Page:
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Should the death penalty be used lawfully in civilised society

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SHOULD THE DEATH PENALTY BE USED LAWFULLY IN CIVILISED SOCIETY? Capital punishment, or the death penalty, is the execution of a convicted criminal by the state as punishment for crimes known as 'capital crimes' or 'capital offenses'. Historically, the execution of criminals and political opponents was used by nearly all societies both to punish crime and to suppress political dissent. Most European and Latin American states have abolished capital punishment. Some of the countries that still use the death penalty are, Afghanistan, Antigua and Barbuda, Bahamas, Bangladesh, Barbados, Chad, China, Egypt, Ethiopia, Ghana, India, Iran, Iraq, Jamaica, Japan, Korea, Malaysia, Nigeria, Pakistan, Philippines, St Lucia, Saudi Arabia, Trinidad and Tobago, USA, Zimbabwe, and many more. In most places, the death penalty is reserved as a punishment for premeditated murder, espionage, treason, or as part of military justice. In most Muslim countries sexual crimes, including adultery and sodomy carry the death penalty, as do religious crimes such as apostasy. In some countries, drug trafficking is a capital offense. In China, human trafficking and serious cases of corruption are also punished by the death penalty. In militaries all over the world, the Court Martials have given the death penalty for offenses such as cowardice, desertion, insubordination, and mutiny. Capital punishment was last used in Britain in 1964, but was totally outlawed on 20th May 1999. Because Britain is now in the EU, there is now hardly any possibility that the death penalty will ever be brought back. ...read more.


The 883, 593 prisoners are costing the American taxpayers $19.4 billion. Why should we, the taxpayers/the victims, support these criminals?' By executing criminals, tax money that would otherwise have been spent on more prisons and food, could be used for something more useful. Thus the economy benefits from the death penalty, plus it helps lower the number of people in the prisons. Jessica Spinler on execution says, 'executions maximise public safety through a form of incapacitation and deterrence.' Incapacitating a person is depriving the criminal of physical or intellectual power. Deterrence is discouraging and preventing an action from happening. The possibility of execution would give a pause in the process of a murder, using fear to prevent the crime. Execution would forcibly prevent the recurrence of violence, as without the criminal, there would be no crime. Abolitionists of the death penalty believe that someone can do more alive than dead. By working, the criminal pays back society, the community, and also their victim and the victim's family. One of the most well known examples of the criminal contributing to society is the case of Leopold and Loeb. Leopold and Loeb were 19 years old when they committed 'The Crime of the Century'. In 1924 they kidnapped and murdered a 14 year old boy just to see what it was like. They were both spared the death penalty and sentenced to life imprisonment. Together, their accomplishments include working at hospitals, teaching illiterates to read, creating a correspondence school, and writing a grammar book. ...read more.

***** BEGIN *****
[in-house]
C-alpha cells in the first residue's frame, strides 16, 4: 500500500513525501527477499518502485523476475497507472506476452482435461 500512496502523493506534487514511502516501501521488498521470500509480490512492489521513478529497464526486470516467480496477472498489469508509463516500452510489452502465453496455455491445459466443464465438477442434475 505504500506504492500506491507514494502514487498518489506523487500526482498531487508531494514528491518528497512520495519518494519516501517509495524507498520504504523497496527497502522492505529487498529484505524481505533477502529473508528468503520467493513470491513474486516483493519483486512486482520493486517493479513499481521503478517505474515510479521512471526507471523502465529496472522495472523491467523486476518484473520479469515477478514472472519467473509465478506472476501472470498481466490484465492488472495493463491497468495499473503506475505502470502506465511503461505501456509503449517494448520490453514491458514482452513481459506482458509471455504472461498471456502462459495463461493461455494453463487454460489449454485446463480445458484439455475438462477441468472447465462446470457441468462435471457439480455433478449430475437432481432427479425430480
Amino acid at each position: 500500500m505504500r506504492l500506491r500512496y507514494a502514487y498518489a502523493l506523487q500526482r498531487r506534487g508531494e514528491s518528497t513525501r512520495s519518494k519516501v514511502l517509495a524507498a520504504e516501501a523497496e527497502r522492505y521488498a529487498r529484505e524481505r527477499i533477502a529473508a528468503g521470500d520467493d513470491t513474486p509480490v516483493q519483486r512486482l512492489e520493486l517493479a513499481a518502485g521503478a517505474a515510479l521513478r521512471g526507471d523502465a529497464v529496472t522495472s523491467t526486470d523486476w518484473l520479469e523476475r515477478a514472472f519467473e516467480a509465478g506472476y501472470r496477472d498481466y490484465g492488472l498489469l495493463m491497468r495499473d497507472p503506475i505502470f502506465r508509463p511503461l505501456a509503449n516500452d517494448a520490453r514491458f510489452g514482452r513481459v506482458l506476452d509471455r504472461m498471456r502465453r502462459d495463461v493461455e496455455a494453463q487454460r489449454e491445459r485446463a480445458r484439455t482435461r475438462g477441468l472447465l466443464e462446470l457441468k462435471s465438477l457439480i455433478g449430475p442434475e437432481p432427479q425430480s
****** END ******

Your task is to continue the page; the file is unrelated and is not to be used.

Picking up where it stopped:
When the police arrived at the break in, Derek's friend had a gun, Derek was convicted on the words "let him have it" when a policeman approached. The friend then shot the policeman. The words that he spoke had two meanings, and nobody knows which meaning he meant - either 'give him the gun' or 'shoot him'. Derek was of limited intelligence (mental age of 11), easily influenced, and unable to read or write. He was wrongly convicted for the crime, and then hung when he was only the mental age of 11, which is disgraceful, not only in the eyes of the public, but in the eyes of the future government, who should be ashamed for sending somebody of the mental age of 11 to the gallows. Even the thought is sickening, as it is like sending a small child to die. Even though the supporters of the death penalty have some interesting arguments, I feel that the abolitionists view contains much more stronger reasons for its views, the first of which is that the death penalty is wrong morally because it is the cruel and inhuman taking of a human life. The methods by which executions are carried out can involve physical torture. Nobody, in my opinion, has the authority to play God. Execution is not legalised murder, just like imprisonment isn't legalised kidnapping. It lowers the government to the moral level of the criminal. One of the ironies of capital punishment is that it focuses attention and sympathy on the criminal, when they should be humiliated by having to spend the rest of their lives in prison. Zara Smalley The Death Penalty 1 ...read more.

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